Naser Bardaghawi, from Irbid city— north of Jordan — has been working with the World Food Programme (WFP) for nine years.
He joined in 2012, when the Syrian crisis began and refugees from Syria crossed into the northern Jordanian border. Naser was working on the ground as a field monitor, as part of WFP’s emergency response, distributing hot meals to refugees arriving at the border.
Naser recalls the image of people walking towards the berm looking for safety. “It was a difficult time,” he says. “People were exhausted and had nothing but the clothes they were wearing.”
To this day, Naser remembers the confused looks on children’s faces, the tired elderly men and women, and the worried mothers and fathers walking towards the berm not knowing what lies ahead.
The young humanitarian aid worker felt proud being on the ground helping people, giving them a hot meal, and assuring them that they were now safe.
Watching Zaatari camp evolve
Naser also witnessed the setting up of Zaatari camp in 2013, when it became the second-largest refugee camp in the world, hosting more than 200,000 Syrian refugees.
Now, Zaatari is home to around 77,000 Syrian refugees.
“I saw how our assistance evolved from distributing hot meals, food packages, vouchers, to the innovative blockchain technology where people buy food in the blink of an eye,” says Naser.
WFP provides refugees living in camps with food assistance through cash transfers on a monthly basis. Being a Field Associate, part of Naser’s job is to ensure that WFP’s contracted supermarkets and bread shops provide people with fresh items and at the best standards.
The bakery in Zaatari produces around 43 tons of bread every day; this includes the bread for Azraq refugee camp too, which is delivered from Zaatari on a daily basis.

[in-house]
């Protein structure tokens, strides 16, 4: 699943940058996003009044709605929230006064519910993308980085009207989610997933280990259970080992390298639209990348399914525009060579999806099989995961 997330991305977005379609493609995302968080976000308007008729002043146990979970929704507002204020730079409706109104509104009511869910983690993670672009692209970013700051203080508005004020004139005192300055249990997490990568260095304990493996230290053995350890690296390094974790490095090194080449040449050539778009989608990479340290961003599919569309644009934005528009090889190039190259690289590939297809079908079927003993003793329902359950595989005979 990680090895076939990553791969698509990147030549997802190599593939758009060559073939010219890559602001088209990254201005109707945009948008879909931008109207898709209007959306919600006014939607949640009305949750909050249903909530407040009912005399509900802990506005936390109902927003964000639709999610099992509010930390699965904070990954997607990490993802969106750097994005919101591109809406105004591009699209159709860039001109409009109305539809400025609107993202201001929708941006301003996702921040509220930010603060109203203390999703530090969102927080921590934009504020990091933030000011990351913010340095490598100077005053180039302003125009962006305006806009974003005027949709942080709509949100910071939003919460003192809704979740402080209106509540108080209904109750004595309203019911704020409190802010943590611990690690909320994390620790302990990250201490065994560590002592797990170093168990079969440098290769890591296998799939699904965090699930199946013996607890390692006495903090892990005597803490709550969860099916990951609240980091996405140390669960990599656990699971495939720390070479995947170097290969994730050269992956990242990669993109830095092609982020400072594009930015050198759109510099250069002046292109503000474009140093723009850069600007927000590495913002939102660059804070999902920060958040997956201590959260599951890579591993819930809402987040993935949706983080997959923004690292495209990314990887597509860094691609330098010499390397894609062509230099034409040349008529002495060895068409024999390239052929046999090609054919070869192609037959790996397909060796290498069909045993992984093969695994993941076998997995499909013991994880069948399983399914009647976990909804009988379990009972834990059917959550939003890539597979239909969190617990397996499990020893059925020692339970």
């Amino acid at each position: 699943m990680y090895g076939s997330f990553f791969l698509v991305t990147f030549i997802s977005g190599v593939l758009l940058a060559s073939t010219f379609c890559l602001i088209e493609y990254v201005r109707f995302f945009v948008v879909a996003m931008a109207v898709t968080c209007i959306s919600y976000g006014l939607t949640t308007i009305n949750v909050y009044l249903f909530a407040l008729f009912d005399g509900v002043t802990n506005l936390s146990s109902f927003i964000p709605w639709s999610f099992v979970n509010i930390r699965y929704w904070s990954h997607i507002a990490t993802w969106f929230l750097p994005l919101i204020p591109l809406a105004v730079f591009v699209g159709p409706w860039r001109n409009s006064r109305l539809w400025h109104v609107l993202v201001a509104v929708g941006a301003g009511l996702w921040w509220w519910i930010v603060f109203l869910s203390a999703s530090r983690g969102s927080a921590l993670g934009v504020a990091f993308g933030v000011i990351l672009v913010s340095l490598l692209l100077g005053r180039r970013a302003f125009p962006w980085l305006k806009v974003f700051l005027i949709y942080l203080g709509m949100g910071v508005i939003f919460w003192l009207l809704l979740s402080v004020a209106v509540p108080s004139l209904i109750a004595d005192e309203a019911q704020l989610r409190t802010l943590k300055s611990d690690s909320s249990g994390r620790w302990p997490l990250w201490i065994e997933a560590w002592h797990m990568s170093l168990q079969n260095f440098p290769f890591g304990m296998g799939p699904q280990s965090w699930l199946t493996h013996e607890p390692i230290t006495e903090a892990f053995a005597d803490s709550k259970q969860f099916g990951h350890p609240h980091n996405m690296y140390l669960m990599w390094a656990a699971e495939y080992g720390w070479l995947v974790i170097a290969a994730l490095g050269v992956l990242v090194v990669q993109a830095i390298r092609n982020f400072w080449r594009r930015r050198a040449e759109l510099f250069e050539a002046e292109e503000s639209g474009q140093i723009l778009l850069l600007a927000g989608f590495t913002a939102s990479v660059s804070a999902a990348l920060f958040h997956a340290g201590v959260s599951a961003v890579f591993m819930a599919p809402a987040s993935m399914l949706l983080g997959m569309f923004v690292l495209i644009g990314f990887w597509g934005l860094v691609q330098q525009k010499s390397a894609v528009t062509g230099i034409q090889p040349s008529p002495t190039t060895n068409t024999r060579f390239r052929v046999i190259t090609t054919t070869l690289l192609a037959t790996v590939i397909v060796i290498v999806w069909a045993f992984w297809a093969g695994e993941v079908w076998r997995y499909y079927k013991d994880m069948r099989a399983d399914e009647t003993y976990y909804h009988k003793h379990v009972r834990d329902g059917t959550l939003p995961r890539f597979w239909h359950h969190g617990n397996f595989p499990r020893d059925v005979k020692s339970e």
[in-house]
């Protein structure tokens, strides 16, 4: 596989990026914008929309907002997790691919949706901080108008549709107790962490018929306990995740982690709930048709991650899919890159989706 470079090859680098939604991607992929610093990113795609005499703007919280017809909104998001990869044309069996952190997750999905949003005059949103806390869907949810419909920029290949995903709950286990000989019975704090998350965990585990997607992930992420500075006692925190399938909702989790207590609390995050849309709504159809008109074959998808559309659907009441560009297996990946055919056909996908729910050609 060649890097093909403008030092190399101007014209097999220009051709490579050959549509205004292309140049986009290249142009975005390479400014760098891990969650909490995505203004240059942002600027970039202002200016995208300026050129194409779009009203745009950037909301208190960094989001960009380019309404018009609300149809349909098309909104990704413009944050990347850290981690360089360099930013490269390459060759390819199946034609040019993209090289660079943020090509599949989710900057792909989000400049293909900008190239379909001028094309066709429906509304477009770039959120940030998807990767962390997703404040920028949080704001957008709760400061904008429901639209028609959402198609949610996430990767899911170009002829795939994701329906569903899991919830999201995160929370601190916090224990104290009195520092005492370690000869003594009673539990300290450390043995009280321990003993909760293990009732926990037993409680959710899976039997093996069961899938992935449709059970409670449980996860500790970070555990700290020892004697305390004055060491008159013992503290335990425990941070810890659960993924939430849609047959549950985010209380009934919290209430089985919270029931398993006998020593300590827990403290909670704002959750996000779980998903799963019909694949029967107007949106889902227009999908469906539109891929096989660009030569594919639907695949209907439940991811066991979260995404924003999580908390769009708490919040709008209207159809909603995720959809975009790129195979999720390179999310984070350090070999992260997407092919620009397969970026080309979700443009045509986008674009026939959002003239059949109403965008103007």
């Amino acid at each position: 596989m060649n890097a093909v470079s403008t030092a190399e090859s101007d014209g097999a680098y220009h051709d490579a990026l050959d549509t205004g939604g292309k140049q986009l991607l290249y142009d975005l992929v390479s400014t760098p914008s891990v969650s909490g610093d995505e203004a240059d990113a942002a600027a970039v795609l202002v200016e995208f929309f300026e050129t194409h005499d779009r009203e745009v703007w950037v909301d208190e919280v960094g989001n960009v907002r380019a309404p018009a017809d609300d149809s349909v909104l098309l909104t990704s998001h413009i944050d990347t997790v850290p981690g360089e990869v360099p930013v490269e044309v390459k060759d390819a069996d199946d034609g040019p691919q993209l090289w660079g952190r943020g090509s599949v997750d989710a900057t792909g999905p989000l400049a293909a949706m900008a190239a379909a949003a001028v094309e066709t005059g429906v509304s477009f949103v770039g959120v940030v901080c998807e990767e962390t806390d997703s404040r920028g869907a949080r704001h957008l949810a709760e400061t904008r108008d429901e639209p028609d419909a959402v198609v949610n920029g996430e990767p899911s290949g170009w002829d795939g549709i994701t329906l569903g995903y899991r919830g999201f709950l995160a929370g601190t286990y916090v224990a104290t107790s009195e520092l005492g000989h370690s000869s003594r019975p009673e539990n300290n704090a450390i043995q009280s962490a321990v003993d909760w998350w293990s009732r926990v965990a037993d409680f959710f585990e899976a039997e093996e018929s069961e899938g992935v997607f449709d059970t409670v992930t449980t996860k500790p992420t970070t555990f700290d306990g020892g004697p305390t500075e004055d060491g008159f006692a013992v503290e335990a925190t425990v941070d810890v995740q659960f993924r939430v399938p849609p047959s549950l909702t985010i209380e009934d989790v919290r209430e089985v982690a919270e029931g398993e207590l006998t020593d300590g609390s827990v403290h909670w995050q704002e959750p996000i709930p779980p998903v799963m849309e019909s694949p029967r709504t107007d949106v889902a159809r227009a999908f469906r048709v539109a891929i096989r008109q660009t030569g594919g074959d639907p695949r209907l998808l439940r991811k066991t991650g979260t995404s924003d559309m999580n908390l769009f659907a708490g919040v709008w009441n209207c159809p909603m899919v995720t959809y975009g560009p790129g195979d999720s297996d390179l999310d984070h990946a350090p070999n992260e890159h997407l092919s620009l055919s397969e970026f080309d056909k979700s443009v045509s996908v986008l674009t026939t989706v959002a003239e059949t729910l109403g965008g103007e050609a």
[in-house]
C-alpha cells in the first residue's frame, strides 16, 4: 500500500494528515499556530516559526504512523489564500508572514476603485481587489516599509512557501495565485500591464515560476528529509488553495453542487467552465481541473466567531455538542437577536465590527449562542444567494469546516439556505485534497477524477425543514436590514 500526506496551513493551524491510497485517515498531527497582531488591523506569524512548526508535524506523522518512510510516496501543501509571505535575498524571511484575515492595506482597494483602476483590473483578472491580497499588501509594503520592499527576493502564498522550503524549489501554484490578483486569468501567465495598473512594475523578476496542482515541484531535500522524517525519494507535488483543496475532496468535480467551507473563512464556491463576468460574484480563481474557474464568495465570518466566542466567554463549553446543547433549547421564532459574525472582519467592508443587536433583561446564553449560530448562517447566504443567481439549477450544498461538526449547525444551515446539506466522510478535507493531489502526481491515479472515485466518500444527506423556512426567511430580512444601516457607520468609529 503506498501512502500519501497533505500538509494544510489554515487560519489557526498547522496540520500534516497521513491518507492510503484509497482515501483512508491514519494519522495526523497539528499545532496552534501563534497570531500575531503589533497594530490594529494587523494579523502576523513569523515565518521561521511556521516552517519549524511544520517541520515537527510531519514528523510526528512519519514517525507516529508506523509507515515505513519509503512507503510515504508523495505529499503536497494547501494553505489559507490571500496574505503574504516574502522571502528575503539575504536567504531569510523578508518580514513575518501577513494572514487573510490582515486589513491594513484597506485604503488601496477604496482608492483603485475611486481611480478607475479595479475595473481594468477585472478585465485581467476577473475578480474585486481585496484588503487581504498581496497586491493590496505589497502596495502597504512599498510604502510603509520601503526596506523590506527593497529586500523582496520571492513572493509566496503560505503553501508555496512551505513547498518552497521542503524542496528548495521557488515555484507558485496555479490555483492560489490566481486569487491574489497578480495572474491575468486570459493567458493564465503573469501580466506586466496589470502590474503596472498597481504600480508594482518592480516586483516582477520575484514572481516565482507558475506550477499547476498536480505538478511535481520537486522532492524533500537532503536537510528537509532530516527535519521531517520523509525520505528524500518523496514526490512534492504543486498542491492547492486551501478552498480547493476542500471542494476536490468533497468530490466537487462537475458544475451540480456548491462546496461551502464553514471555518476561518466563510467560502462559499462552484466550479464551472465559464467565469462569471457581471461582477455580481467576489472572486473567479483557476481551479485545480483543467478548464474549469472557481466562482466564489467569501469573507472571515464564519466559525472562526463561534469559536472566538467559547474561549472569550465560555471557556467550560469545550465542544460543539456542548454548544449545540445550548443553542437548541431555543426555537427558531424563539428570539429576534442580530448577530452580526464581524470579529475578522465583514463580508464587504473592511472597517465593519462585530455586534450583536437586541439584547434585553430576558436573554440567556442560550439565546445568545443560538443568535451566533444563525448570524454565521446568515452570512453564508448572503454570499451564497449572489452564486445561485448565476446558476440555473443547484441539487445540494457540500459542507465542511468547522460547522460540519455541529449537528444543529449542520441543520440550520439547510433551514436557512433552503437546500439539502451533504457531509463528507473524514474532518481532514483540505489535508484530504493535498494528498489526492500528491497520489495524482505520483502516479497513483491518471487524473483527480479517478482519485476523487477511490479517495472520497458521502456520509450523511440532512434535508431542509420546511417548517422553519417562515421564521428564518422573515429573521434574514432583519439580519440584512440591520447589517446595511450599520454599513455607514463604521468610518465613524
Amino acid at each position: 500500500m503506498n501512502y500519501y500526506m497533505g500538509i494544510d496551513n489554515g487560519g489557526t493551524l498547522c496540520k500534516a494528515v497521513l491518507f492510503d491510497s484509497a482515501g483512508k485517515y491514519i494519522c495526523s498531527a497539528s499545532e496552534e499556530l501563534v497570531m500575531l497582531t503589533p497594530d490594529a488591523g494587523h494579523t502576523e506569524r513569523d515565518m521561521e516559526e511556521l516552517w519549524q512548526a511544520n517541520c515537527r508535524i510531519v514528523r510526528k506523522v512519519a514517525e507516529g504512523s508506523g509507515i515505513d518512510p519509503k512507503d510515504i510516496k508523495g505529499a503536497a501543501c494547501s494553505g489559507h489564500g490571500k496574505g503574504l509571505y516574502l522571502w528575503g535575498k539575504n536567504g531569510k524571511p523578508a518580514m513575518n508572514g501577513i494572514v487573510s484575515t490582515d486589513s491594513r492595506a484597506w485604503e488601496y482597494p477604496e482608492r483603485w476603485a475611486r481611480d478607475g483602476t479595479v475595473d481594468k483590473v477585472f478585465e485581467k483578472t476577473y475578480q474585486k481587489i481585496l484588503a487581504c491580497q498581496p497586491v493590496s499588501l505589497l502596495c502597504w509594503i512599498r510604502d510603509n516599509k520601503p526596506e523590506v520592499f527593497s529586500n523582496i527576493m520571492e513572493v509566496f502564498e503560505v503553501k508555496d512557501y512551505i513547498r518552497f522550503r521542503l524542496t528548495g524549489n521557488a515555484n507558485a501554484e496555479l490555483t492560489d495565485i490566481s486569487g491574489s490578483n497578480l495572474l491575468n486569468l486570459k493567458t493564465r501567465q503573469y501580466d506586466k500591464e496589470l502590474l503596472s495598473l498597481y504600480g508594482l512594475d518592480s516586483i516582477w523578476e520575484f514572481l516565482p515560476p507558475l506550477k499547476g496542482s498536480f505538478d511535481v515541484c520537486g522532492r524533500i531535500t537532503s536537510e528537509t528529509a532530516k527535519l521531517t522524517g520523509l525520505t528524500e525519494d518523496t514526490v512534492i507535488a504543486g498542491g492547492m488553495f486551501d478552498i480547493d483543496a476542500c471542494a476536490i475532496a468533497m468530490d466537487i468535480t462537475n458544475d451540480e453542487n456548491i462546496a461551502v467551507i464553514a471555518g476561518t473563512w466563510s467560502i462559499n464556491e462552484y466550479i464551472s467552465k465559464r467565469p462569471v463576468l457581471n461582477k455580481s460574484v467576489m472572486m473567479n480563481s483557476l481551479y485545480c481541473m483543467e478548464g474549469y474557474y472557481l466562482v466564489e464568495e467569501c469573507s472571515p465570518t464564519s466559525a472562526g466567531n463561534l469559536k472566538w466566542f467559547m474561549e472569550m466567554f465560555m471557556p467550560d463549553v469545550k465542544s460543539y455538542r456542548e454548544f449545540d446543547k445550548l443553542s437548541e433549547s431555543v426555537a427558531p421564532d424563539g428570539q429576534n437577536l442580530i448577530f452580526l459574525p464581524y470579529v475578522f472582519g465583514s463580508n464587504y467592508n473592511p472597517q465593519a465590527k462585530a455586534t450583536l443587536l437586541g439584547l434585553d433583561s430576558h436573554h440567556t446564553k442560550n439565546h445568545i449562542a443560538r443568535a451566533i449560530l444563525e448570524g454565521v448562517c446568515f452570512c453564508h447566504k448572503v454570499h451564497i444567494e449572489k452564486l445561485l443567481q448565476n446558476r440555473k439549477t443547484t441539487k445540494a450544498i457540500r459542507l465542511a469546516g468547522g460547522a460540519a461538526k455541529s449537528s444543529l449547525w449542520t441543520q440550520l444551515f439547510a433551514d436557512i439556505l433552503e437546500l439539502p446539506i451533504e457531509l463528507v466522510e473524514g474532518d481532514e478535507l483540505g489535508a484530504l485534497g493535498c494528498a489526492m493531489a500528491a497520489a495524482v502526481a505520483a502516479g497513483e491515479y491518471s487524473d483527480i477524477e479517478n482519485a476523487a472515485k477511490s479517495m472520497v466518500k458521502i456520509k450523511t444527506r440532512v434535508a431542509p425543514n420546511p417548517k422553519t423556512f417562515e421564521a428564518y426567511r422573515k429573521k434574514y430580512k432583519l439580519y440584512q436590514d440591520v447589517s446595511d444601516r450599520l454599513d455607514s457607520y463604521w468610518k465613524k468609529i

“Making sure the bakery is operating every day is crucial, otherwise 118,000 Syrian refugees living in both camps will not have bread on their dinner tables,” says Naser.
A trusted face in the camp
“I remember Najah, a disabled woman who arrived at the border on her neighbour’s back,” says Naser. He had carried her through the whole trip, from their home in Syria to Jordan’s border. He still visits her from time to time.
“I love my job,” says Naser. “Refugees trust me. I am one of the first faces they see when they arrive in Jordan, they are like family to me. They know we are here to help. It’s a responsibility and I feel that is my job to make them feel safe and able to access the things they need, especially food.”
Coronavirus pandemic: Living in Zaatari for two months
Naser stayed in the camp for two months due to movement restrictions across Jordan. He was the only WFP staffer on the ground in Zaatari working to ensure refugees can access their food assistance.
“I could not stay away. Zaatari is my second home, so I was happy to sleep there ensuring people had access to the services they need, especially at such critical times,” says Naser.
“It was a priority for me to make sure people have access to food. It’s not just a job to me, it’s a way of life,” says Naser, who’s worked day and night with authorities to ensure supermarkets and bakeries can operate during the lockdowns so people can have access to food.
Naser takes pride in his job and the support he gives to refugees. “The most difficult part of my job is not being able to help everyone. Nevertheless, waking up every day and making a change in people’s lives is something that puts a smile on my face.”
WFP is a lifeline for around half a million refugees in Jordan, the majority of them from Syria while the rest are from Iraq, Somalia, Sudan and Yemen.